Questions and Clarifications Pertaining To The New Aloha Stadium Entertainment District (NASED) Project
- The goal of the NASED development has never been to bring Waikiki tourism to Aiea. Rather, the intention of the NASED project is to capitalize on the thousands of residents and existing visitors who visit the current Aloha Stadium area every year. The Entertainment District seeks to provide people who attend concerts, football games, the 50th State Fair, the Swap Meet, the Great Aloha Run, and many other events, in addition to those who visit neighboring Pearl Harbor, with the opportunity to come early, stay late, and spend money within the district to produce revenue and benefits for the state and the greater community.
- A critical component of the NASED project are the numerous community benefits within the development which serve residents and visitors of the adjacent communities and future residents who will live on the NASED site. These benefits, such as open parks; a potential amphitheater, museum, or cultural/educational facilities; walking trails and bike paths; and others, are all made possible due to the increased revenues generated by tapping into the stream of kamaaina and visitors who have made the existing Aloha Stadium successful for over four decades. Additionally, the NASED project will include residential and retail space. This mix provides stadium patrons with diverse amenities, and also gives residents in the adjacent neighborhoods access to new food and beverage, retail, and other commercial options which are not currently present. A financial goal of the NASED project is to provide economic diversity to the local economy by providing numerous additional revenue-producing amenities for members of the community and visitors alike, beyond the existing Aloha Stadium and parking lot.
The NASED project increases the area’s desirability for a hotel (or hotels) on site for a few key reasons. First and foremost, the existing Aloha Stadium site consists of the stadium surrounded by empty surface parking lots. The Entertainment District will offer food and beverage options, retail, parks and walking paths, in addition to the new stadium facility. A hotel (or hotels) on site is a natural complement to the new NASED that will provide visiting athletes and performers (including from the neighbor islands), tourists, locals, and others a place to stay on site and continue to enjoy amenities within the district. It is especially important that this hospitality destination will focus more on business, local, and district-oriented visitors, and not be a tourism-centric resort that competes with Waikiki.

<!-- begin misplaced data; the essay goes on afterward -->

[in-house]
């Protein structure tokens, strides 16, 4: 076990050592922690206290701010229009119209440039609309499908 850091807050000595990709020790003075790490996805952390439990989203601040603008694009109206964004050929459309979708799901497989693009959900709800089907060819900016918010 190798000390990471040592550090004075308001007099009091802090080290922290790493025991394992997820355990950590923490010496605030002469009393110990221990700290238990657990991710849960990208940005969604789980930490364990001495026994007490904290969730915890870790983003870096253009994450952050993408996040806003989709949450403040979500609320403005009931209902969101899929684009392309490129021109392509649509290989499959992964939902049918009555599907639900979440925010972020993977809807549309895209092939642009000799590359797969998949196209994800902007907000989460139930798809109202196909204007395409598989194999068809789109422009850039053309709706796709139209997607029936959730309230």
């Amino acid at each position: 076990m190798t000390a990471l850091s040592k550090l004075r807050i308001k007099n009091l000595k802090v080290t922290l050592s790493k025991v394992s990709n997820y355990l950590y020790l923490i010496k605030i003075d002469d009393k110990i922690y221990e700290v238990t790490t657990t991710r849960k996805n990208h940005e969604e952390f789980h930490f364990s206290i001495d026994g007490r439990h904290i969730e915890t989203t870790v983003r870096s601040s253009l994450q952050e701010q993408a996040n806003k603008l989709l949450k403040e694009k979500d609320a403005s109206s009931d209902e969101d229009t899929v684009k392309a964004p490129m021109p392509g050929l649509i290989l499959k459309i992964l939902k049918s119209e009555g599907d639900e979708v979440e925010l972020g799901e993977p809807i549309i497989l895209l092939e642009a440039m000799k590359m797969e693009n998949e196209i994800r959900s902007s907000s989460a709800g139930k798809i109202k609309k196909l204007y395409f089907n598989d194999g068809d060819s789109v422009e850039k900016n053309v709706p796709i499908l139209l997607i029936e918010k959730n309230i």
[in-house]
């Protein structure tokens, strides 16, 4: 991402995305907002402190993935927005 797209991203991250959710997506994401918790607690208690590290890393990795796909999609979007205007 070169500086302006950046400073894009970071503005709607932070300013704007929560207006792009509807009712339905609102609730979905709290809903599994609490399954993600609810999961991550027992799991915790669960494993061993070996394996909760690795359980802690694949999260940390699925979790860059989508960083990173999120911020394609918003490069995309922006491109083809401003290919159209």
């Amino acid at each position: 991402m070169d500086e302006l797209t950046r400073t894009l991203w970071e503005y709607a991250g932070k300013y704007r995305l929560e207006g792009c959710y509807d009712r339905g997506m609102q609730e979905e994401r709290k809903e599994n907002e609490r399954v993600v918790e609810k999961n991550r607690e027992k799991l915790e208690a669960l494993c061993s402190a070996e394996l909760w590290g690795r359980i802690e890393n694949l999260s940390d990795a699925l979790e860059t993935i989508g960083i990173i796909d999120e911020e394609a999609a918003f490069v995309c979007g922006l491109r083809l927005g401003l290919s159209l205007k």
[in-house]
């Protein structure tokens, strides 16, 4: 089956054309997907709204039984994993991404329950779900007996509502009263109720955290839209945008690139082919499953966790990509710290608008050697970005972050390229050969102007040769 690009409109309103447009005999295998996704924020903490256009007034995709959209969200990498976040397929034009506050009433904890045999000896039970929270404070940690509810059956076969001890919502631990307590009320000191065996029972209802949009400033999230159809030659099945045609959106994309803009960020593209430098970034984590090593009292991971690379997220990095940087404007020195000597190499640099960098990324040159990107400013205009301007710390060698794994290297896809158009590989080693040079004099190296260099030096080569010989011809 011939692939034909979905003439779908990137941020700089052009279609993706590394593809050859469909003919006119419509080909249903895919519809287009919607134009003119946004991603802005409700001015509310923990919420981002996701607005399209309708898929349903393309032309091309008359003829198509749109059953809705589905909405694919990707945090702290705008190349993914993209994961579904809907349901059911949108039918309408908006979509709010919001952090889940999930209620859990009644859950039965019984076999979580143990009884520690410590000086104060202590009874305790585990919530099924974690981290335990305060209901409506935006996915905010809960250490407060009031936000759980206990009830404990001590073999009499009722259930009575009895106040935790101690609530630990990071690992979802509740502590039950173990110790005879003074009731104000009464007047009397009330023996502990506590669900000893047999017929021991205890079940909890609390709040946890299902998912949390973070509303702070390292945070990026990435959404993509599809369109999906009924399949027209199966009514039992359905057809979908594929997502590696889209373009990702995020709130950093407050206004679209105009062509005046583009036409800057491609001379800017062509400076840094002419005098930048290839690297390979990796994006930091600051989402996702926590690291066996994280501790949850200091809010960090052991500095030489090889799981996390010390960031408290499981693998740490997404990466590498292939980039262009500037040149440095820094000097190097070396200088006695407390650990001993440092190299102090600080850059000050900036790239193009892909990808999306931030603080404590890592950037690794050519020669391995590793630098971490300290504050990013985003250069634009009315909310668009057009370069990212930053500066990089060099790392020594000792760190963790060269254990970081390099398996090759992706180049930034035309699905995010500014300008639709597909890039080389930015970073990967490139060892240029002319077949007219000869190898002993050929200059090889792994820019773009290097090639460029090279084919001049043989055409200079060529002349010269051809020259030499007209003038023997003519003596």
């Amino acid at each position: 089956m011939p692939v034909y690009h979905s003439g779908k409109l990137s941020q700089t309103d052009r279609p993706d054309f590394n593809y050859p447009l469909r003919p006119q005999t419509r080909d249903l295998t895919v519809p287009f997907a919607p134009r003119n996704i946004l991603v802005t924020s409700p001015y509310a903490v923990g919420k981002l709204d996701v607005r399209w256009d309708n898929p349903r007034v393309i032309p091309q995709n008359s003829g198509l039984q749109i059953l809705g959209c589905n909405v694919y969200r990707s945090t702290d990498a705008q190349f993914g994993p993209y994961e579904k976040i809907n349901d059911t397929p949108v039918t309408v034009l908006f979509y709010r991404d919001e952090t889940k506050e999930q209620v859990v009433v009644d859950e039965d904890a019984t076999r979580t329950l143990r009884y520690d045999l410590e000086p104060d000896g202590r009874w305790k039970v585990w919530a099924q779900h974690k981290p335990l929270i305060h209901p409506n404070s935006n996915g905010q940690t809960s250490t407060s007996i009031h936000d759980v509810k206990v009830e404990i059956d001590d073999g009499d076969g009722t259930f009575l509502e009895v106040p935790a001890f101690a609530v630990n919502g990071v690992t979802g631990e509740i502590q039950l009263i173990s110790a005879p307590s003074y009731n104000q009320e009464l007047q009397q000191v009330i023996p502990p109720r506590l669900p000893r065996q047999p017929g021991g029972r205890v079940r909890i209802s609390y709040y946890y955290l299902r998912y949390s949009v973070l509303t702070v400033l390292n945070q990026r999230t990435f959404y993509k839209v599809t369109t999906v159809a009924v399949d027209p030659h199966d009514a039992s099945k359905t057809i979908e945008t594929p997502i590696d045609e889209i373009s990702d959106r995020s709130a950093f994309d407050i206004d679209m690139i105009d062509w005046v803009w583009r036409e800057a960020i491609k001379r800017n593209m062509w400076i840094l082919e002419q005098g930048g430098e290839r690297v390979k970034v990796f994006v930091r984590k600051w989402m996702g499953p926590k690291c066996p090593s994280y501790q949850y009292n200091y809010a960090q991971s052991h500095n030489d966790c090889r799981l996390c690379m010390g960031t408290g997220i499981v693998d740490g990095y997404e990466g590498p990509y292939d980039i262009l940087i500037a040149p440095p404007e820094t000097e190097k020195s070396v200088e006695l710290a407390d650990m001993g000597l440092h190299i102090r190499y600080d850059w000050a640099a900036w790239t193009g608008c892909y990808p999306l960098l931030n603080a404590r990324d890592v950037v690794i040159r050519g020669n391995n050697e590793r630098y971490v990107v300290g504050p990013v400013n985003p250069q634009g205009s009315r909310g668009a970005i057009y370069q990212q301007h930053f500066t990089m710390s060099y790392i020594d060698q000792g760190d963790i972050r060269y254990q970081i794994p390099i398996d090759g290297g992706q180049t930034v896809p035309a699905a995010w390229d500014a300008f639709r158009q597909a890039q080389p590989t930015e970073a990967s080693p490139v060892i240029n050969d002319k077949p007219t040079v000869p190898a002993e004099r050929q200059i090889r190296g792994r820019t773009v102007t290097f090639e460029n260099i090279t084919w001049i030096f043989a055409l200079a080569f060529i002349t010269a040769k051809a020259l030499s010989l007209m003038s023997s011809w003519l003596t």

Prior to the COVID-19 pandemic, the existing Aloha Stadium hosted a five-year average of 50-plus sports events as well as numerous concerts, graduations, and others. All of these events are affected if the stadium becomes unavailable due to safety concerns. However, it should be noted that the existing Aloha Stadium field is still capable of hosting events. The grandstands themselves cannot accommodate patrons, but televised events such as UH and high school football games can take place on the stadium field without fans.
The state is committed to keeping the procurement process for creating NASED transparent and open. The state is following standard procurement procedures and the letter of the law while putting together the eventual Public-Private Partnership (P3) agreement with the selected developer(s). The deteriorating state of the existing stadium has caused operational issues for the facility, but it has not necessitated any cutting of corners procedurally to rush the project to fruition.
- As the state’s largest venue, Aloha Stadium is the natural home for major sporting and entertainment events. A primary goal of the NASED development is to maximize that experience. An entertainment district is about having a sense of arrival, place, public amenity, and engaging in food, drink, retail, and general enjoyment activities even when there is no event occurring in the stadium. To the extent that the district can achieve this AND offer much-in-demand space for housing and commercial activity, the project should maximize the development opportunity and lower the tax-payer burden.
- The charge of the NASED project is to take a decades-old problem, think creatively, and be commercially savvy with how to leverage this community asset. The project team has developed a strategy that balances the public’s needs while reaching effective compromises.
- Although residential uses are an integral component of NASED, high-density affordable housing is incompatible with achieving the highest and best use of the site under the context of the intended objectives and goals of the proposed mixed-use entertainment district.
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